The Credit Card Trap

Credit cards are a great boon for the consumer – used wisely. Otherwise credit cards can easily become a hassle, which turns into a significant headache, which can progress into a terrible nightmare.

When dicussing the issue of credit cards, a few cliches come to mind:

“There’s no free lunch.” “It makes a better servant than master.”

If you are an American you are acclimated to living in a sea of consumerism. The illusion of credit seems to make having what you want, when you want it, possible. Unfortunately, you can’t have your cake and eat it too – in the long run. A delinquent credit card balance with an interest rate approaching 30 percent can double in about two years without any payments, when late fees and other penalties are included. We have all heard horror stories about people with up to $100,000 and more in credit card debt, which only the most affluent people would be able to carry.

I have a personal formula that almost ensures that I will never be in debt. While your financial goals and lifestyle may not entail you wanting to include all of the elements of my plan, I’m sure that following some of them – and you may already be doing so – will help prevent you from falling into the credit card trap.

1) I only carry one credit card. (See my article about only carrying one credit card.) I don’t need more than one and anything I need a credit card for, I can obtain.

2) The limit on my card is relatively low and I have not asked for a higher limit. It’s pointless to have a $20,000 limit – or higher – on your credit card. If you need that much money, obtain a loan from a bank. If you can’t obtain a bank loan, seriously consider whether you should be borrowing via your credit card.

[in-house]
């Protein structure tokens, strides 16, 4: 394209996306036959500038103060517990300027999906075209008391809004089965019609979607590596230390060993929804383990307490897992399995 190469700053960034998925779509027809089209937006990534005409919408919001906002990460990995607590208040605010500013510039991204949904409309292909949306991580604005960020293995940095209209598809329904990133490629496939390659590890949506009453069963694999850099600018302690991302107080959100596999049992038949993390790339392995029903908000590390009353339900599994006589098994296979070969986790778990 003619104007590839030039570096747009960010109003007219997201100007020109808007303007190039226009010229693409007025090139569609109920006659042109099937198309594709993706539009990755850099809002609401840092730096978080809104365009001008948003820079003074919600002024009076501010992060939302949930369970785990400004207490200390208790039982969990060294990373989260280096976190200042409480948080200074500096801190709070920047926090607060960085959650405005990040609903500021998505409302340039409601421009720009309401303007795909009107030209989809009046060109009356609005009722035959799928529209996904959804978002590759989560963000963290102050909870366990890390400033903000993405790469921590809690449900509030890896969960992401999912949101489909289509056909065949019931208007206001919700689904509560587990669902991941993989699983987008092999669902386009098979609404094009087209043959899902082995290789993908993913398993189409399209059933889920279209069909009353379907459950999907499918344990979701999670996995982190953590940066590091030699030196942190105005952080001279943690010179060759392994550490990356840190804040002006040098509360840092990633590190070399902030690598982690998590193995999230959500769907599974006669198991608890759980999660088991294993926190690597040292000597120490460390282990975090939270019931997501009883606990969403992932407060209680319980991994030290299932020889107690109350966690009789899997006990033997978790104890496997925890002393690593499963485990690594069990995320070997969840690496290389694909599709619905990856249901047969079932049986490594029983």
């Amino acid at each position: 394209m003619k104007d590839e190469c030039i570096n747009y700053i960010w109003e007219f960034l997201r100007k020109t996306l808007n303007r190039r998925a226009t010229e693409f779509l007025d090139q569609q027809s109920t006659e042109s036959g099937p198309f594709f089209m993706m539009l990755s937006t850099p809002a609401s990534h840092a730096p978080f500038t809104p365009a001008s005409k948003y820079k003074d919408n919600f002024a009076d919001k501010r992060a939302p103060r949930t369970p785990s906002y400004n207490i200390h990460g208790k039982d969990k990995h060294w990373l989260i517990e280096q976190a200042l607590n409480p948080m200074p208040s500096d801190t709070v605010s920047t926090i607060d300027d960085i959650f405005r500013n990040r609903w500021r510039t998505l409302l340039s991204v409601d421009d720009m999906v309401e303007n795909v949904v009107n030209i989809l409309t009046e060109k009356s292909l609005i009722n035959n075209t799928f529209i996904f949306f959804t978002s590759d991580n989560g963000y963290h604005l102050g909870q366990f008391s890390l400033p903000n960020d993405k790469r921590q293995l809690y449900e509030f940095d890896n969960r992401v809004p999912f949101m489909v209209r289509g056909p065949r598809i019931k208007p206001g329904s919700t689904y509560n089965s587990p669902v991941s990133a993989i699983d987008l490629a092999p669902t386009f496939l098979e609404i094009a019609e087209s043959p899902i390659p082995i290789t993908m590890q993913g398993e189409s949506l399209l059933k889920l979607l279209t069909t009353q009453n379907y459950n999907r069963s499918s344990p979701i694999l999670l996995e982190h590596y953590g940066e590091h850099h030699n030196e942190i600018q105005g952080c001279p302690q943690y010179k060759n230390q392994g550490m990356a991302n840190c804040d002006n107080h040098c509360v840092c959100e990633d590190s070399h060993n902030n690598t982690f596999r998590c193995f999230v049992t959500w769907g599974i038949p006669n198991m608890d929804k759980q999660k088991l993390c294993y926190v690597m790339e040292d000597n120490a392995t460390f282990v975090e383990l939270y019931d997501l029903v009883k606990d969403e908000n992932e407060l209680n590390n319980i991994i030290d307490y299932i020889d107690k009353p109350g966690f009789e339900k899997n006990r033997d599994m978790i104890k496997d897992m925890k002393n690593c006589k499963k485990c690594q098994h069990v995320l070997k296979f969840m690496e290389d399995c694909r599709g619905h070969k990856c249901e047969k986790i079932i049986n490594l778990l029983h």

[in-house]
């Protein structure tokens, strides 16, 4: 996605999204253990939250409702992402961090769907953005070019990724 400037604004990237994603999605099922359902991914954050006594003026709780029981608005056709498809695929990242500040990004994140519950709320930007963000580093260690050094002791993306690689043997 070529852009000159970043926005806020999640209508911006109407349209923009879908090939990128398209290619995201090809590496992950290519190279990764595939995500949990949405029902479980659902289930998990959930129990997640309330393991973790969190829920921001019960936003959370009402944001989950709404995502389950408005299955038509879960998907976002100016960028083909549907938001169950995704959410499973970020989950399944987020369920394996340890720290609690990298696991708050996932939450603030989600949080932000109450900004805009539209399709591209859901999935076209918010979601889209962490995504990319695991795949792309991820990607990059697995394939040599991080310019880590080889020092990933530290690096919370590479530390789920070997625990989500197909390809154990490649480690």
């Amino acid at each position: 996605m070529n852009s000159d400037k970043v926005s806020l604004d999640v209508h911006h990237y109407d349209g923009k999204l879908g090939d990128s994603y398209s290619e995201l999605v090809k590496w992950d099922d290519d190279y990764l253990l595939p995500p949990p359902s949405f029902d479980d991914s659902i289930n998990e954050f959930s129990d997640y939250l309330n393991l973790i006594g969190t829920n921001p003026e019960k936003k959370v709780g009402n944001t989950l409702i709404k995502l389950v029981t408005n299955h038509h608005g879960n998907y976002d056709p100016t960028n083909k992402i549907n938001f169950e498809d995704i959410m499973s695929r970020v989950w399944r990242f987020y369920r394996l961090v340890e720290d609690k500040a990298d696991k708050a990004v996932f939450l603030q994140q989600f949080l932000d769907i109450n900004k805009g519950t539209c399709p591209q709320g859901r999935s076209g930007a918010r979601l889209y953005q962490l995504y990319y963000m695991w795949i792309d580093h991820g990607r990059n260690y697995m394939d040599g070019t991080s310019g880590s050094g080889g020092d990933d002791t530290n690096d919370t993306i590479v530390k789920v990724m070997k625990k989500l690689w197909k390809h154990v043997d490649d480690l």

3) I called my credit card company and asked for a lower interest rate on my card (see my article about asking for a lower interest rate for details about what happened). Interest rates are historically low and you can “vote with your feet” if your credit card company won’t play nice and lower your interest rate.

4) If I charge anything I make sure I have enough cash to pay off the balance and I have never paid any interest charges on a credit card (see my article about paying cash for everything). You can pay interest on your credit card, or use the money you would have paid in interest to buy necessities, luxuries, or anything else you want.

5) I have a savings account that I opened over the Internet with at least six months of living expenses, which is my emergency money. I use that as my credit card, and only in urgent circumstances. Best part of that deal? I charge myself 0% interest. (Economics nerds would point out the opportunity cost, which is irrelevant if you need food or gas very badly.)

Part of a healthy financial plan includes spending money as well as saving it. It takes discipline and looking at the big picture to resist the credit card trap. Credit card companies make so much money because consumers serve them, not the other way around, as it should be.